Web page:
Monday, 17 February 2014

What is a Tsunami?

Here is a summary of the key points you need to know about tsunamis for GEOG3, check out the video below which is some raw footage of the Japan tsunami to give you an idea of the time scale and destruction involved. It's hard to imagine how long the waves are actually moving inland for, scary!

• A tsunami is a series of waves, called a wave train, which can be up to 100km long and 1 hour apart.

• These waves can reach heights of 30meters, although most of them are no more than 3 meters

• About 80% of tsunamis happen within the “Ring of Fire”. They are usually caused by underwater earthquakes when the ocean floor rises at a plate boundary and displaces the water above it.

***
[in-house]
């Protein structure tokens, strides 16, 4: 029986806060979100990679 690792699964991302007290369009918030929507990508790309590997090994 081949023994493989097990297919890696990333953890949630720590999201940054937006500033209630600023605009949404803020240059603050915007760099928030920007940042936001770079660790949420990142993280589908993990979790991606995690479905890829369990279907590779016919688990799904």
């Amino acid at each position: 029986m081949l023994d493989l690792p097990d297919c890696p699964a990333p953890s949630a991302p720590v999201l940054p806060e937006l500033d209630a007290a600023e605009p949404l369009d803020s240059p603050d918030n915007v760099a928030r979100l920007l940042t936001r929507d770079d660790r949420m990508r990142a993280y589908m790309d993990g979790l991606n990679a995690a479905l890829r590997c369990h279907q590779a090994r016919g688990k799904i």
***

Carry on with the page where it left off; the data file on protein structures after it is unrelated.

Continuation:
• They have also been know to be caused by underwater landslides, volcanic eruptions or meteorites impacts.

• They race across the sea at up to 500 miles an hour and can cross the entire Pacific Ocean in less than a day while their long wavelengths mean they lose very little energy along the way.

• In deep ocean, tsunami waves may appear only a foot  high but as they approach the shore shallow water slows them down and the tops of the waves move faster than the bottoms so they grow in energy and height.

• A tsunami’s trough, the low point beneath the crest, often reaches shore first, producing a vacuum effect that sucks coastal water seaward exposing harbours and sea floors.

• Flooding can extend 10 miles inland, lifting giant boulders, flipping vehicles and demolishing houses.

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